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Procedural Unfairness and the Limits of Arbitrator Discretion


The decision in Mattamy (Downsview) Limited v. KSV Restructuring Inc. (Urbancorp), 2023 ONSC 3013 [Mattamy] provides an insightful review of the limits of an arbitrator’s discretion in decision making. It is also an instance where the Court takes the uncommon step of overturning an arbitration award and ordering a new hearing by a different arbitrator.

The key parties in this dispute were major residential developers Mattamy (Downsview) Limited and Urbancorp Downsview Park Development Corp. Together these companies formed a separate entity, Downsview Homes Inc., as the vehicle through which they would build a residential complex consisting of condominiums, townhomes, semi-detached homes and rental units.

When Urbancorp went insolvent, its 51% ownership interest in Downsview Homes Inc. was sold to Mattamy.

Within the context of Urbancorp’s CCAA proceeding, a dispute arose concerning whether Urbancorp was entitled to a $5.9 million consulting fee from Mattamy. Urbancorp’s position was that the consulting fee, a 1.5% fee of the gross receipts on the project, was payable prior to the sale of its interest in Downsview Homes Inc. On the other hand, Mattamy argued that Urbancorp was not entitled to the $5.9 million payout based on an interpretation of gross receipts per the partnership agreement that, for instance, included the revenues received from the sale of residential units.

Upon hearing each party’s account of entitlement to the payout, the arbitrator came up with a series of question geared toward an issue that had not been addressed by either of the parties’ filings. Namely, the arbitrator wanted to know the following:

  1. What did the ASPE accounting principles require for the sale of residential condominium units?
  2. How did the auditors on the project account for the sale of residential condominium units?
  3. What was the closing status for [Phase 2] Block A and P units, including dates of actual and anticipated closings?

These questions came as a surprise to Mattamy because there was no previous disagreement between the parties concerning the application of gross receipts for Phase 2 of the residential units. Urbancorp never claimed the sale of the Phase 2 units were deemed received prior to Urbancorp’s sale of its interest to Mattamy.  In other words, it appeared as if the arbitrator was making hay of a non-issue.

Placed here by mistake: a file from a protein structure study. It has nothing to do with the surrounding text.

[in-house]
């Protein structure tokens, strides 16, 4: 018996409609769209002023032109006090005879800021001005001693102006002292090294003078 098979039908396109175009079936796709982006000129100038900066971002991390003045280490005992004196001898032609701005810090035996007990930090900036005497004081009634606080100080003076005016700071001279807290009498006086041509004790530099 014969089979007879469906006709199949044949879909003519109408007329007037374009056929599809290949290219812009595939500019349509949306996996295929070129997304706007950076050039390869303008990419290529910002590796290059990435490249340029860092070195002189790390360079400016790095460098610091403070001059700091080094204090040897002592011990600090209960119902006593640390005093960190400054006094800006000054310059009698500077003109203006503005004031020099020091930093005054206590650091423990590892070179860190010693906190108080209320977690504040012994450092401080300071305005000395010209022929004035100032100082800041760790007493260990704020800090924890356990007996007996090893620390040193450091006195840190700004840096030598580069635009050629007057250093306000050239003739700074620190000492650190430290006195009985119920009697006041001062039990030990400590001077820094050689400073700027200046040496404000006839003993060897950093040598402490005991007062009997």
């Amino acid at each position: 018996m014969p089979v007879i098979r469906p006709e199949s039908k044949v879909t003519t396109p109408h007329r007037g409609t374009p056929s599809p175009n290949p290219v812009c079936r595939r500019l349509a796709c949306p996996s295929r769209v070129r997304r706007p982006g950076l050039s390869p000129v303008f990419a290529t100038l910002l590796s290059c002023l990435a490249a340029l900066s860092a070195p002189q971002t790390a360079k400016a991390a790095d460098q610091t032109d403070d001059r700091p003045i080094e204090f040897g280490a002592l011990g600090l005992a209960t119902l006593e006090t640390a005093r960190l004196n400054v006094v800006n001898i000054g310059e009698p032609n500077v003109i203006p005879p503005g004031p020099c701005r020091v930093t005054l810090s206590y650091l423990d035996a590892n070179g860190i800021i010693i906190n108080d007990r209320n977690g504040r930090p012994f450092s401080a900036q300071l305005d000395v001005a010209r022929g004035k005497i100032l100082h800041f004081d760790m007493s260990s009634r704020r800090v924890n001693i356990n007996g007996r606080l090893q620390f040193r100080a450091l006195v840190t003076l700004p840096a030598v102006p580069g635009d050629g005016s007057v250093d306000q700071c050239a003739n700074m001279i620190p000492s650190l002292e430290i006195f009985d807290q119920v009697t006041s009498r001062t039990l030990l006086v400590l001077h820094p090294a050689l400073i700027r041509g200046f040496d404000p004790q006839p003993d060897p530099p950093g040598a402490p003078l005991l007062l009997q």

As requested, both parties nonetheless provided supplementary material on these questions. Mattamy included several supporting documents for evidence including a handbook published by the Real Property Association of Canada which offers guidance on how accounting principles are applied to the sale of condominium units. The arbitrator later decided to strike any and all references to the handbook with no reason other than to say he “had a mind of his own”. In the end, the arbitrator awarded Urbancorp the full $5.9 million consulting fee.

In its application to set aside the arbitrator’s award, Mattamy claimed that the new questions raised by the arbitrator was beyond the arbitrator’s jurisdiction and the failure to allow Mattamy to present a complete record of evidence was procedurally unfair and a breach of the principles of natural justice.

The central issues the Court was asked to determine were as follows:

  1. Should the Award be set aside pursuant to s. 46(1) 3 of the Act for exceeding the scope of the Arbitration and the Arbitrator’s jurisdiction?
  2. Should the Award be set aside pursuant to s. 46(1) 6 of the Act for breach of procedural fairness?

With respect to the first issue, the Court determined that the arbitrator did not exceed the scope of his jurisdiction because the parties specifically asked the arbitrator to determine entitlement to the $5.9 million consulting fee. The Court cited the leading Ontario Court of Appeal decision in Mexico v. Cargill, Incorporated, 2011 ONCA 622, which provided the framework for assessing whether an award went beyond the scope of the arbitrator’s jurisdiction:

  1. What was the issue that the arbitral tribunal decided?
  2. Was that issue within the submission to arbitration?
  3. Is there anything in the arbitration agreement, properly interpreted, that precluded the tribunal from making the award?